Basics of Czech: Lesson 1

I might teach you a bit of the Czech language. It is quite difficult but don’t mind. It is going to be fine.

The first word I want to teach you is I because everybody is egoistic.

I is . It is pronounced {ja:}. You can remember it simply because it is reversed I (which is {aj}).

The next word is have. Everyone wants to possess so it is also quite an useful word. Forms of verbs always depend on subject. For I it is mám which you read as {ma:m}. You can remember the sentence "I have a mom."

You can see here that á is {a:}. Whenever there is the accent ´ above a letter, it becomes long. So í is {i:}, é is {e:} and so on.

The stress is always on the first syllable.

Czech is a phonetic language thus the pronunciation of each letter doesn’t change.

So how would you say:

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And of course the third word is money. It is peníze in Czech, it’s read {peɲi:ze} and it is similar to "pence". You may be wondering about the ɲ. Usually n is pronounced as {n} but there is one exception. When n is followed by i or í, it is palatalized so that n becomes {ɲ}. You might find its pronunciation difficult. It is like {nj} but more united. It sounds like the word new without the {u:} sound.

The next phrase I want you to tell me is:

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Subjects expressed by pronouns are usually omitted because the verb expresses them already. Czechs only use them when they want to emphasize who the subject is.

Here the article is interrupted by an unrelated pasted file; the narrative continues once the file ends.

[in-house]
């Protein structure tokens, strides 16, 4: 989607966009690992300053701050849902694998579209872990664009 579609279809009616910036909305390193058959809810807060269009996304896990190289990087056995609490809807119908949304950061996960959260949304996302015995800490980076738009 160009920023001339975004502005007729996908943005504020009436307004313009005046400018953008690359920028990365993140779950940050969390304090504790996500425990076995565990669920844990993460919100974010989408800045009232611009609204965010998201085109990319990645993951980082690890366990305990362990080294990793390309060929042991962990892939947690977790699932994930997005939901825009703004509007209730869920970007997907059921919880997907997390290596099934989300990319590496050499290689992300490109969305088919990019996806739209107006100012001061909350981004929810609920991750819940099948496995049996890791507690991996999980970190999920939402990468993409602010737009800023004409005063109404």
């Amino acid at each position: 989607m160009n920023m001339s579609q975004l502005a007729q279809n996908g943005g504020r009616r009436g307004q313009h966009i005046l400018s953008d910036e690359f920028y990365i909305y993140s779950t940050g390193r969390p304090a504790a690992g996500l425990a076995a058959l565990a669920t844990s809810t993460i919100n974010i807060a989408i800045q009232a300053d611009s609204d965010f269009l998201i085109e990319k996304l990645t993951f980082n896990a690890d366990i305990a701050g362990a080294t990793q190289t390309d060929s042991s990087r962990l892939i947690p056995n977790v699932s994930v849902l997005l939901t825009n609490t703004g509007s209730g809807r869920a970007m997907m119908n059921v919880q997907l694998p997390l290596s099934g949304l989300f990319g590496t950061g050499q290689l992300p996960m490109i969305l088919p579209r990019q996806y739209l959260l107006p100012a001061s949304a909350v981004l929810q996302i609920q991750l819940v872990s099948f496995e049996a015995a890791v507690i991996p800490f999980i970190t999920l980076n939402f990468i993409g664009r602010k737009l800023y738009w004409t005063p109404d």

Try it again without I:

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A more common sentence is I don’t have money. Let’s speak about negative.

Negative is expressed by the prefix ne-. It is usually sticked on verb.

So:

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When we speak about money, let’s learn how to say it’s expensive.

Expensive is drahý {drahi:}. The r pronunciation is not as in English. It is trilled. Ý is pronounced the same way as í.

Many cars or automobiles are expensive. Automobile is automobil {aʊtomobil}.

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The word for is is je {je}.

Czech doesn’t have any articles but if we speak about a certain thing, we can use a demonstrative. The demonstrative we shall use now is ten {ten}, because car is masculine.

There are three demonstratives in Czech - ten, ta (feminine), to (neuter). We will talk about them later.

So the next sentence I want you to tell me is:

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Let’s finish this lesson by the last (and most difficult) sentence.

The last word I’ll teach you in this lesson is and which is simply a {a}, the first letter of written and.

The word automobil is usually not used. You will hear auto {aʊto} much more often. It is neuter (so not ten, but to auto). That means that the adjective will change as well. Masculine ending was , feminine ending is and neuter is .

Try with auto:

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If you want to learn about the czech alphabet, look here http://en.wikipedia.org/wiki/Czech_alphabet